Steve Jobs’ official biography is set to debut October 24, as publishers race to print stories of Jobs’ life after his untimely death.
Walter Issacsson’s book, “Steve Jobs,” was formerly scheduled to hit stores November 21, but following his Wednesday death, Simon & Schuster are rushing the book to print amid a flurry of pre-orders.
Jobs’ only authorised biography is now number one on Apple’s iBooks as well as Amazon and has risen to third place on Barnes & Noble.
Meanwhile, Time Magazine is working to create its seventh issue featuring Jobs, and increasing production especially for this edition. The 21-page tribute will include photographs by Diana Walker, who has worked with him since 1982, along with a six-page essay by Issacsson.
In an excerpt, Issacsson writes, “A few weeks ago, I visited Jobs for the last time in his Palo Alto, Calif., home. He had moved to a downstairs bedroom because he was too weak to go up and down stairs. He was curled up in some pain, but his mind was still sharp and his humour vibrant.”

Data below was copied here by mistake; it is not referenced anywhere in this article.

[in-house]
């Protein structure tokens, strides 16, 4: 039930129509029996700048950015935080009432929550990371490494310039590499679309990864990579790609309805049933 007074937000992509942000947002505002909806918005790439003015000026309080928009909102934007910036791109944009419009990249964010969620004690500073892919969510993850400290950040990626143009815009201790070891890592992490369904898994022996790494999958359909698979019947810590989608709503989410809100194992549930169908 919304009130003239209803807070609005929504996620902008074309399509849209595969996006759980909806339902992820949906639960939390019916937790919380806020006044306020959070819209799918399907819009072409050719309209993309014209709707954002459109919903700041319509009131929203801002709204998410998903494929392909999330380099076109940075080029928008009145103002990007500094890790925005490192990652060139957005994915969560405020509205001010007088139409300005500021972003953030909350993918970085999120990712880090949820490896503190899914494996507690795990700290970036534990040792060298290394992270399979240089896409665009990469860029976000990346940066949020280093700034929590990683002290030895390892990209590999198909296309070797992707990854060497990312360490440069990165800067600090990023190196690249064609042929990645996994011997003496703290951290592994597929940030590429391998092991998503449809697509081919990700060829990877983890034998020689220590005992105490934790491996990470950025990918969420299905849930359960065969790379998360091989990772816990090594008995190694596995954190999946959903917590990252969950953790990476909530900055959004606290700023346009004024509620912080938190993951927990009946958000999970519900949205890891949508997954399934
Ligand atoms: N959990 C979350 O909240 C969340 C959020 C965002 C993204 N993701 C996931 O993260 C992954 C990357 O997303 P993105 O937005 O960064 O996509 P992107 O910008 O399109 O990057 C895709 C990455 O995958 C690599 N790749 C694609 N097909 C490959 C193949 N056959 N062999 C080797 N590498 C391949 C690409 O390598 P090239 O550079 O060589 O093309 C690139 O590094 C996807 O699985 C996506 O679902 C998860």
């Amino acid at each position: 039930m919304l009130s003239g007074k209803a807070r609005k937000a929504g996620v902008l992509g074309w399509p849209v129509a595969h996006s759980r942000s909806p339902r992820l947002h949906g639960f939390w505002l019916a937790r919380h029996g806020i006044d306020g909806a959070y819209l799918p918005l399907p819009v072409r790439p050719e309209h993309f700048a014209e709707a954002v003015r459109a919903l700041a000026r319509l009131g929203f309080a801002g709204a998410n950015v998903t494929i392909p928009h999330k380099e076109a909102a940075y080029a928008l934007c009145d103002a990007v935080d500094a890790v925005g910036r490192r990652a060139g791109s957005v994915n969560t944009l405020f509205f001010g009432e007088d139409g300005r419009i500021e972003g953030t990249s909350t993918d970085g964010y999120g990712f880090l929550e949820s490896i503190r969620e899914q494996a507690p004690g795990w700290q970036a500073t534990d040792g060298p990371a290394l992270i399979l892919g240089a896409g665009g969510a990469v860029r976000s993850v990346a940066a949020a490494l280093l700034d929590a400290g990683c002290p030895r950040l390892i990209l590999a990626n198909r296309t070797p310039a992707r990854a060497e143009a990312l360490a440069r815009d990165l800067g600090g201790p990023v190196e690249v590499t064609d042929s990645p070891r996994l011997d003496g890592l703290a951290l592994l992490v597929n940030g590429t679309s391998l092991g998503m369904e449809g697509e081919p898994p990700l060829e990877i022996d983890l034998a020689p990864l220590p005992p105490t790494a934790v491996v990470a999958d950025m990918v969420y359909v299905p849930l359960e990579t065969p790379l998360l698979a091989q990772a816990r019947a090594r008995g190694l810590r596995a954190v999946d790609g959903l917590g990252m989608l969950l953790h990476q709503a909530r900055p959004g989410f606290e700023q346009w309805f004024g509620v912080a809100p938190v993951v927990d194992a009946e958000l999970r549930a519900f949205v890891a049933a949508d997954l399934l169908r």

Issacsson asked the famously private Jobs why he sanctioned such a candid biography, to which he replied, “I wanted my kids to know me. I wasn’t always there for them, and I wanted them to know why and to understand what I did.”
Time Magazine and the “Steve Jobs” biography are likely to draw hoards of interested readers eager to learn about Jobs’ life, especially following his death at 56 from pancreatic cancer complications.
This isn’t the first time Jobs’ health conditions prompted Simon & Schuster to move the date on Issacsson’s book. It was originally set to debut in early 2012, but Jobs resigned as Apple CEO in August, saying he could no longer perform his duties. The publishers then bumped the date to November, responding to consumer demand for a book on the founder’s accomplishments.
The biography was originally called, “iSteve: The Book of Jobs,” then “Steve Jobs: A Biography,” but will bears a simple, more formal title now that its namesake is no longer alive.
The book’s pricetag is also lower than previously, possibly as Simon & Schuster anticipate large orders will make up for any lost profits through cheaper pricing.
In August, Amazon listed its pre-order price at $20.40, down from the original $32.50 listing. The 448-page book is now set to retail for $17.